When John Remmell moved to Birch Avenue 27 years ago, the small side street in Arbutus had a quiet, rural quality to it.
That is no longer true, as the street, a short distance from the sprawling University of Maryland, Baltimore County, campus, has turned into a thoroughfare.
"As UMBC has grown and the traffic cut throughs have changed, it's a far heavier (traffic) pattern than it used to be, even five or six years ago," Remmell said.
He said he sees vehicles on his street daily exceeding Baltimore County's 25 mph speed limit for residential roads.
The street, which is only 3,000 feet long according to the Baltimore County Department of Public Works, is near both Arbutus Elementary School on Sulphur Spring Road and Arbutus Middle School on Shelbourne Road.
Though the amount of traffic may not decrease in the coming weeks, the number of speeders should, as the county plans to install four speed humps on the winding road with double-sided parking.
The plan is contingent on the approval of 75 percent of the neighborhood near downtown Arbutus, including the residences that will have the speed humps outside their homes, said David Fidler, a Baltimore County Department of Public Works spokesman.
The $20,000 project was designed following a survey by the county's Traffic Engineering Bureau that showed the volume of cars and the speed they traveled met its requirements for the humps, Fidler said.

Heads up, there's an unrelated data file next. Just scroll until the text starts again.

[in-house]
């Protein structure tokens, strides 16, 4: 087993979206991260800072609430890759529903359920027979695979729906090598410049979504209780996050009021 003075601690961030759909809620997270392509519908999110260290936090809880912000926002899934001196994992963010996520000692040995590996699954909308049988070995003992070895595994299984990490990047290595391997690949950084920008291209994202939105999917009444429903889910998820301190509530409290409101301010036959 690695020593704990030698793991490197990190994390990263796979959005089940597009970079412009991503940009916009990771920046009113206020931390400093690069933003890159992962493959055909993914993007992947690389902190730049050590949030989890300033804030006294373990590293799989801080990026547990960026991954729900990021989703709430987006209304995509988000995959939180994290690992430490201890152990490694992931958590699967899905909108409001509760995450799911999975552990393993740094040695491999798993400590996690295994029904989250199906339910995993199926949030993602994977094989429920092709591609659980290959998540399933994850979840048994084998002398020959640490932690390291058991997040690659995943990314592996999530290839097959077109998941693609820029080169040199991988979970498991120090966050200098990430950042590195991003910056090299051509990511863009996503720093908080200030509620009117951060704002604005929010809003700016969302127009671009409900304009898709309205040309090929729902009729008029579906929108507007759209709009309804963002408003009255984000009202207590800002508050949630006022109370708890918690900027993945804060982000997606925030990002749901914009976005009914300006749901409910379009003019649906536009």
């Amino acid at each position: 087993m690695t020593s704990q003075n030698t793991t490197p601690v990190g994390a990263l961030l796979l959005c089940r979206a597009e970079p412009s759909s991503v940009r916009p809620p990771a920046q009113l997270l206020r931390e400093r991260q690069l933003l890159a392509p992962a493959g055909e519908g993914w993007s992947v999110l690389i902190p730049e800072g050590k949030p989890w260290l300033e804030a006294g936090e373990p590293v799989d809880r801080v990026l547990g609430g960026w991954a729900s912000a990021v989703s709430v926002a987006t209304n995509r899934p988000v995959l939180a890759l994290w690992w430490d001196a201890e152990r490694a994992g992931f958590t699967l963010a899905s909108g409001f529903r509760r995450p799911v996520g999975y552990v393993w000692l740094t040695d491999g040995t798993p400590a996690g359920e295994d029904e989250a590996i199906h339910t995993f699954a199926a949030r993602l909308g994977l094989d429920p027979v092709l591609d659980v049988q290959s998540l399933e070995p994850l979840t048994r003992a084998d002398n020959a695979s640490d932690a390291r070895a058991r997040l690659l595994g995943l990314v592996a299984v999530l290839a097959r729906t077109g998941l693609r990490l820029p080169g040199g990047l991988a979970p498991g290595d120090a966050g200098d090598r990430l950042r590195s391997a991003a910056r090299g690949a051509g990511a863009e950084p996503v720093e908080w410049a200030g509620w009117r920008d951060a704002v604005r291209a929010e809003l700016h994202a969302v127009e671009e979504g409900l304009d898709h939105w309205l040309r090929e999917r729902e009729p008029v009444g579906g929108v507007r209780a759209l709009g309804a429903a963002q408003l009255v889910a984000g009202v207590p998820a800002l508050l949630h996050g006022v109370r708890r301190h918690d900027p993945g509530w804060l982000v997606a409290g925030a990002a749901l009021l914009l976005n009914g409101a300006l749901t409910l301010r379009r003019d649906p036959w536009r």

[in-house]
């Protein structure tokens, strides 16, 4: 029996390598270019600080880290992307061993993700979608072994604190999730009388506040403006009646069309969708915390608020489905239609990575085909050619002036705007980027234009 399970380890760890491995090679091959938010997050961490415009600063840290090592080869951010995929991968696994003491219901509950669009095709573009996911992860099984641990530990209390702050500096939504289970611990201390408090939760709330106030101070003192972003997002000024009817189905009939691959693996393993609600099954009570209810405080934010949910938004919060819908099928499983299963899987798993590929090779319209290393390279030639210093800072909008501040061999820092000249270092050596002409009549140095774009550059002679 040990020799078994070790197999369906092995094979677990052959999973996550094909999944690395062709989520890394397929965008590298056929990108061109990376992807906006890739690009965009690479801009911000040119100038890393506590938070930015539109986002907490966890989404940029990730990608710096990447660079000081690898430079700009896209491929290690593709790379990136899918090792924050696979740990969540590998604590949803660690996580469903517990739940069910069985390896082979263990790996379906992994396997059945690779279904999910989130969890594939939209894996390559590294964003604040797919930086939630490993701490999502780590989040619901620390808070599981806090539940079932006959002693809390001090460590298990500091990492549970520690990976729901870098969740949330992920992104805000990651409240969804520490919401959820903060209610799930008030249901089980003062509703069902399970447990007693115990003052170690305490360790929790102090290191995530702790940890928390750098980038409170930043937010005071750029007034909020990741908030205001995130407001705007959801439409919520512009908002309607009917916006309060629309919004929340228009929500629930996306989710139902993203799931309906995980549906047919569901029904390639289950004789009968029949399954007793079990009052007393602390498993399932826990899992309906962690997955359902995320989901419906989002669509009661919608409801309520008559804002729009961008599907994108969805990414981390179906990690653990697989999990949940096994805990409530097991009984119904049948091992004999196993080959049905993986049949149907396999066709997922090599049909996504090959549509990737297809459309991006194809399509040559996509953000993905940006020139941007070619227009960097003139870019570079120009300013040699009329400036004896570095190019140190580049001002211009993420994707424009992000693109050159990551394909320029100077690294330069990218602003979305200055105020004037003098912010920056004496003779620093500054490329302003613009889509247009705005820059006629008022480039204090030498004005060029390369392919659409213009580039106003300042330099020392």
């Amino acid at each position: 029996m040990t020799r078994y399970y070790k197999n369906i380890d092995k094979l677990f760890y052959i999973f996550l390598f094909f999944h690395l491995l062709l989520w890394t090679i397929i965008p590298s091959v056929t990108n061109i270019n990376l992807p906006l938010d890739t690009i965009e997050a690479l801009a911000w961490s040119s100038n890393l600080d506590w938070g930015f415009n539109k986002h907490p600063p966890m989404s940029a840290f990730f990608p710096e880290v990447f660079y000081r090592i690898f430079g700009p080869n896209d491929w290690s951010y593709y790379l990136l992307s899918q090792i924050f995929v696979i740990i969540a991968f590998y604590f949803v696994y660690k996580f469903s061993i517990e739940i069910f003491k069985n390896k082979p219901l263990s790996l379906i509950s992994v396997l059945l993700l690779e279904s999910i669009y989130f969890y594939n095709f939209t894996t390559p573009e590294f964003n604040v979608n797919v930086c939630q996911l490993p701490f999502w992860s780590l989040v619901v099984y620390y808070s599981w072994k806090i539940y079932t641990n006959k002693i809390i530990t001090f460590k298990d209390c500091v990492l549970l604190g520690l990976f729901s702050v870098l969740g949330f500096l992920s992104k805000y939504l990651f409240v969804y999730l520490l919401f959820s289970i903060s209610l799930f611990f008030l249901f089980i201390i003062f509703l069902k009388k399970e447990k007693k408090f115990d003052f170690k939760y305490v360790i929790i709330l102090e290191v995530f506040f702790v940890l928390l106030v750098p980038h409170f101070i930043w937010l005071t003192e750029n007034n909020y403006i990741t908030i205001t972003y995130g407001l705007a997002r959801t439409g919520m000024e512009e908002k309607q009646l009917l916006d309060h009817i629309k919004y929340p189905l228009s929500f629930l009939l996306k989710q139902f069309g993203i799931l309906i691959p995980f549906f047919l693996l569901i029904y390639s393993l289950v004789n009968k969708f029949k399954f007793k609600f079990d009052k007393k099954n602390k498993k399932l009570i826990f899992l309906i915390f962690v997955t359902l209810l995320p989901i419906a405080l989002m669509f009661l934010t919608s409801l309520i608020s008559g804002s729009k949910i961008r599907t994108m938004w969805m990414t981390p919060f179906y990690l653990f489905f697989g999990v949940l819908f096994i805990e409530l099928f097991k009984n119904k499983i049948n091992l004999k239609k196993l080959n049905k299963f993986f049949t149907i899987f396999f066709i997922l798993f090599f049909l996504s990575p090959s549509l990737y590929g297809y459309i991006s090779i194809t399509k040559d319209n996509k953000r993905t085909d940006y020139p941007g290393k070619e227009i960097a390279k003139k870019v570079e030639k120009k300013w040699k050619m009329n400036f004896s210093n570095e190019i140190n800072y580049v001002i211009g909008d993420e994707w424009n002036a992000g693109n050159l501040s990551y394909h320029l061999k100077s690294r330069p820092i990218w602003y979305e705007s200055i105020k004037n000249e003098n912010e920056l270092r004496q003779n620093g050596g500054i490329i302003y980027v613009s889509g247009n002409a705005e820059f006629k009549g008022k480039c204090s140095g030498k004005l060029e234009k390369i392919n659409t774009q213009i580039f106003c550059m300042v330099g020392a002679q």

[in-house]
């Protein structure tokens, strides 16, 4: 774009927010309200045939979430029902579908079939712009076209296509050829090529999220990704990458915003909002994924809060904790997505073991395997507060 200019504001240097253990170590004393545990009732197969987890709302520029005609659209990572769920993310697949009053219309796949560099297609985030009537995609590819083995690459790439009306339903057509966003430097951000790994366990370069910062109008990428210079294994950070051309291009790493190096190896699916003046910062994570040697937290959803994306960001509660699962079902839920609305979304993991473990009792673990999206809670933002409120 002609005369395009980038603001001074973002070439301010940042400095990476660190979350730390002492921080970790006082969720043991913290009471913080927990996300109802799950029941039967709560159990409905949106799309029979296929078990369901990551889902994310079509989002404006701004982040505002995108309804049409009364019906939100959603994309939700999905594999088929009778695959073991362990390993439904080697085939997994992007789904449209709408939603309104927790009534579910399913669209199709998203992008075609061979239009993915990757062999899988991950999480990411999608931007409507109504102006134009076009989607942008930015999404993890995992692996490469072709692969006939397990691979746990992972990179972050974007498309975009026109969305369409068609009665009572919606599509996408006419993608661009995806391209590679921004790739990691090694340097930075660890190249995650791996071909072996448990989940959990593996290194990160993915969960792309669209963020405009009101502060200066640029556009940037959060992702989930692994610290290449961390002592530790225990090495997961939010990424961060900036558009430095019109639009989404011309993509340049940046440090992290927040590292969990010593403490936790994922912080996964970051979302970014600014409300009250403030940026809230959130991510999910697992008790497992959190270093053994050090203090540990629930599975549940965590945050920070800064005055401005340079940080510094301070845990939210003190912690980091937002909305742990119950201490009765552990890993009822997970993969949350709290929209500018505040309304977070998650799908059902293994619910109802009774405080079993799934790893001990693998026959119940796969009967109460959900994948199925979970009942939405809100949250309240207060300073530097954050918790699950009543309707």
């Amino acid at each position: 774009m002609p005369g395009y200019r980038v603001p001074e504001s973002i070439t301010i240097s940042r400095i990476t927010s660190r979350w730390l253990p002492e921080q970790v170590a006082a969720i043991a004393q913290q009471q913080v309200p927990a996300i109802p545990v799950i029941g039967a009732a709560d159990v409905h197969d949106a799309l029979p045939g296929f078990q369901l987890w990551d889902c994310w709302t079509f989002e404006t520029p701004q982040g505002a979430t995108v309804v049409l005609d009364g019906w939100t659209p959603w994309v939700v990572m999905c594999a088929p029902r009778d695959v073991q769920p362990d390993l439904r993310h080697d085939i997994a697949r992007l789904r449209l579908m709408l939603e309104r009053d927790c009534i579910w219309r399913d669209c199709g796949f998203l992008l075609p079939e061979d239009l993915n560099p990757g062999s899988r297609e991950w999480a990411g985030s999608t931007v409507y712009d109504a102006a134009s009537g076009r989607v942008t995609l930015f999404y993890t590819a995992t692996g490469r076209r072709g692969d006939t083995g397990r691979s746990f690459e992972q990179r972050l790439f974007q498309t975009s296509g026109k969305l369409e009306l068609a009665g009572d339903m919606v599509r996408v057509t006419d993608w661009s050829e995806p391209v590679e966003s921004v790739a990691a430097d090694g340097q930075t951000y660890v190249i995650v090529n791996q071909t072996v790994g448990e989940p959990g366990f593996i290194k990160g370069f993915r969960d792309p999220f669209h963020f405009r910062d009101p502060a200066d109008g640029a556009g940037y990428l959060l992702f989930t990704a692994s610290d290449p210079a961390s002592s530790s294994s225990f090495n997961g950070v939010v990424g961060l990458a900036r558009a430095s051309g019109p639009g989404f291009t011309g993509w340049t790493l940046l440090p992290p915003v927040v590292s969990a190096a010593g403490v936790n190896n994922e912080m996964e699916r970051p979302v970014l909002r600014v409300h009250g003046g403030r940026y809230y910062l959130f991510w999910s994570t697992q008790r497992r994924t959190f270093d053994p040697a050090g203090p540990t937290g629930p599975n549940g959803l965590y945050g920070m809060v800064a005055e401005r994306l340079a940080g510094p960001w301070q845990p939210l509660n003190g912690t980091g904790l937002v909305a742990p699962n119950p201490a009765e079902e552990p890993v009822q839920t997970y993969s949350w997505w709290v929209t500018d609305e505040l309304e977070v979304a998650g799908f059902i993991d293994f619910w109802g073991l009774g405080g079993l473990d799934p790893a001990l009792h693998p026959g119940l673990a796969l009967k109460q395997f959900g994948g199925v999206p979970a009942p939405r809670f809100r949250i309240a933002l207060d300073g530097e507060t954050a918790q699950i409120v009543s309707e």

A road with a peak volume of more than 150 cars in an hour qualifies for traffic calming, if the average speed exceeds the posted speed limit by seven miles per hour.
Fidler said the peak volume of traffic on Birch Avenue reached 197 cars in a 60-minute span.
The average speed of the vehicles traveling down Birch Avenue was 32 miles per hour, just meeting the county's requirement for traffic calming.
Other traffic calming measures, such as adding islands or narrowing, won't be part of the construction, Fidler said, because the speed humps should solve the problem.
Val Stocksdale, a Birch Avenue resident for 25 years, said she doesn't care what measures the county takes, as long as the traffic that has bothered her for years is slowed.
Stocksdale joked that she had become so frustrated with motorists zooming down the road that she considered tossing balls into the street to see if cars could stop in time.
If they couldn't stop for a ball, they couldn't stop for a child, she reasoned.
Five or six years ago, Stocksdale said she signed a petition circulated through the neighborhood to have traffic calming installed the road.
But at the time, the street didn't meet the county's requirements for traffic volume and speed.
"I want to protect my grandchildren and the other children in the neighborhood," said Stocksdale, who has four grandchildren, ages 12, 9, 7 and 5. "They can't play out (front of the house) by themselves. Someone always has to be out there with them, because of the cars coming down the street."